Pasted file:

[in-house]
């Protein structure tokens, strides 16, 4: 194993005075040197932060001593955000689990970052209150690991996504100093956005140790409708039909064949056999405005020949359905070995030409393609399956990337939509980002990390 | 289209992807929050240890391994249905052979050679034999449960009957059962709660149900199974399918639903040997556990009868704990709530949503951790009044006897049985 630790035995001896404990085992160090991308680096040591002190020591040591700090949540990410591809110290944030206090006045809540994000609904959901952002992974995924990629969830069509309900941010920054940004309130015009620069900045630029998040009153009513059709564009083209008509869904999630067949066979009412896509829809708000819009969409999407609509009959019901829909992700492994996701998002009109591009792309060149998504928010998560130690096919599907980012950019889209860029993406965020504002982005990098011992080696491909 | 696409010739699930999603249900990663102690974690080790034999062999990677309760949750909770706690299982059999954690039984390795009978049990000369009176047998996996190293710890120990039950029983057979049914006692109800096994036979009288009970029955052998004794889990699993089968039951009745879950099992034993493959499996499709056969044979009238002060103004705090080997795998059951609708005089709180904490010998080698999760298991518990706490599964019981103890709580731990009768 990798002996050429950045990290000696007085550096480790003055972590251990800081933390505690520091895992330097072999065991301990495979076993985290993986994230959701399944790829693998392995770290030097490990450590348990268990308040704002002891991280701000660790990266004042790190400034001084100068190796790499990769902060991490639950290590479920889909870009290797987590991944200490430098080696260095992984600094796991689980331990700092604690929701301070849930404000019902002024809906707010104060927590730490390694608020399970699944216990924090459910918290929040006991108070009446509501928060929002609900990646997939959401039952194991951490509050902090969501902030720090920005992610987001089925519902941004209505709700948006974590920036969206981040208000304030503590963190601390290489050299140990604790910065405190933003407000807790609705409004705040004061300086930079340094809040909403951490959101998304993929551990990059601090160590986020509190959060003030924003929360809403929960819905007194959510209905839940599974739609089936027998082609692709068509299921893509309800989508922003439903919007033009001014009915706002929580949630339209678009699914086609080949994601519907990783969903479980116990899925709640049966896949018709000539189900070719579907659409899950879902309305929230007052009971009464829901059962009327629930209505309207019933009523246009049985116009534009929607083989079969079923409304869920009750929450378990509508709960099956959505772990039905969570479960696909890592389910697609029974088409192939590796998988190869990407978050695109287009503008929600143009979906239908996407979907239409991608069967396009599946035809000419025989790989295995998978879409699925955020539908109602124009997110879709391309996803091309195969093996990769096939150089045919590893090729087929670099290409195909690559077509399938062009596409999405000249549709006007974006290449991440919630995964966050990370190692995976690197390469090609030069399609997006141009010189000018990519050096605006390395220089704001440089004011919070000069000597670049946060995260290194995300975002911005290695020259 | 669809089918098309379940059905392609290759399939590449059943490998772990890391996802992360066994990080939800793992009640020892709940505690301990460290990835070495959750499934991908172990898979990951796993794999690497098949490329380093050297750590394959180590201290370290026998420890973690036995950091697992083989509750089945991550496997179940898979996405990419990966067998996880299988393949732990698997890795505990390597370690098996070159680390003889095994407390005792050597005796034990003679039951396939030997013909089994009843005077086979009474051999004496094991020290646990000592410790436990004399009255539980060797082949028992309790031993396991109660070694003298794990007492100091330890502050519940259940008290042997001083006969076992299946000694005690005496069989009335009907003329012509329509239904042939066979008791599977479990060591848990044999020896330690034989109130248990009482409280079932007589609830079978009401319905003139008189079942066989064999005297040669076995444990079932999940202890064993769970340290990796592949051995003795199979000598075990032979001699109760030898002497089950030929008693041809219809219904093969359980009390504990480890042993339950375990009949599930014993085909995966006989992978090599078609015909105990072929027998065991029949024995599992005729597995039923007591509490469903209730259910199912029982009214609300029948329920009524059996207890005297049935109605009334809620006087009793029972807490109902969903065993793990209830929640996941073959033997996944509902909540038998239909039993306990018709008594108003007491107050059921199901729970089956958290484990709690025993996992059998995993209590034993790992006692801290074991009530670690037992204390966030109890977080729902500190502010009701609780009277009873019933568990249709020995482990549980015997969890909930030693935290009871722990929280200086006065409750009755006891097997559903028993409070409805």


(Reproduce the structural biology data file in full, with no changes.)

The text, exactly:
[in-house]
């Protein structure tokens, strides 16, 4: 194993005075040197932060001593955000689990970052209150690991996504100093956005140790409708039909064949056999405005020949359905070995030409393609399956990337939509980002990390 | 289209992807929050240890391994249905052979050679034999449960009957059962709660149900199974399918639903040997556990009868704990709530949503951790009044006897049985 630790035995001896404990085992160090991308680096040591002190020591040591700090949540990410591809110290944030206090006045809540994000609904959901952002992974995924990629969830069509309900941010920054940004309130015009620069900045630029998040009153009513059709564009083209008509869904999630067949066979009412896509829809708000819009969409999407609509009959019901829909992700492994996701998002009109591009792309060149998504928010998560130690096919599907980012950019889209860029993406965020504002982005990098011992080696491909 | 696409010739699930999603249900990663102690974690080790034999062999990677309760949750909770706690299982059999954690039984390795009978049990000369009176047998996996190293710890120990039950029983057979049914006692109800096994036979009288009970029955052998004794889990699993089968039951009745879950099992034993493959499996499709056969044979009238002060103004705090080997795998059951609708005089709180904490010998080698999760298991518990706490599964019981103890709580731990009768 990798002996050429950045990290000696007085550096480790003055972590251990800081933390505690520091895992330097072999065991301990495979076993985290993986994230959701399944790829693998392995770290030097490990450590348990268990308040704002002891991280701000660790990266004042790190400034001084100068190796790499990769902060991490639950290590479920889909870009290797987590991944200490430098080696260095992984600094796991689980331990700092604690929701301070849930404000019902002024809906707010104060927590730490390694608020399970699944216990924090459910918290929040006991108070009446509501928060929002609900990646997939959401039952194991951490509050902090969501902030720090920005992610987001089925519902941004209505709700948006974590920036969206981040208000304030503590963190601390290489050299140990604790910065405190933003407000807790609705409004705040004061300086930079340094809040909403951490959101998304993929551990990059601090160590986020509190959060003030924003929360809403929960819905007194959510209905839940599974739609089936027998082609692709068509299921893509309800989508922003439903919007033009001014009915706002929580949630339209678009699914086609080949994601519907990783969903479980116990899925709640049966896949018709000539189900070719579907659409899950879902309305929230007052009971009464829901059962009327629930209505309207019933009523246009049985116009534009929607083989079969079923409304869920009750929450378990509508709960099956959505772990039905969570479960696909890592389910697609029974088409192939590796998988190869990407978050695109287009503008929600143009979906239908996407979907239409991608069967396009599946035809000419025989790989295995998978879409699925955020539908109602124009997110879709391309996803091309195969093996990769096939150089045919590893090729087929670099290409195909690559077509399938062009596409999405000249549709006007974006290449991440919630995964966050990370190692995976690197390469090609030069399609997006141009010189000018990519050096605006390395220089704001440089004011919070000069000597670049946060995260290194995300975002911005290695020259 | 669809089918098309379940059905392609290759399939590449059943490998772990890391996802992360066994990080939800793992009640020892709940505690301990460290990835070495959750499934991908172990898979990951796993794999690497098949490329380093050297750590394959180590201290370290026998420890973690036995950091697992083989509750089945991550496997179940898979996405990419990966067998996880299988393949732990698997890795505990390597370690098996070159680390003889095994407390005792050597005796034990003679039951396939030997013909089994009843005077086979009474051999004496094991020290646990000592410790436990004399009255539980060797082949028992309790031993396991109660070694003298794990007492100091330890502050519940259940008290042997001083006969076992299946000694005690005496069989009335009907003329012509329509239904042939066979008791599977479990060591848990044999020896330690034989109130248990009482409280079932007589609830079978009401319905003139008189079942066989064999005297040669076995444990079932999940202890064993769970340290990796592949051995003795199979000598075990032979001699109760030898002497089950030929008693041809219809219904093969359980009390504990480890042993339950375990009949599930014993085909995966006989992978090599078609015909105990072929027998065991029949024995599992005729597995039923007591509490469903209730259910199912029982009214609300029948329920009524059996207890005297049935109605009334809620006087009793029972807490109902969903065993793990209830929640996941073959033997996944509902909540038998239909039993306990018709008594108003007491107050059921199901729970089956958290484990709690025993996992059998995993209590034993790992006692801290074991009530670690037992204390966030109890977080729902500190502010009701609780009277009873019933568990249709020995482990549980015997969890909930030693935290009871722990929280200086006065409750009755006891097997559903028993409070409805």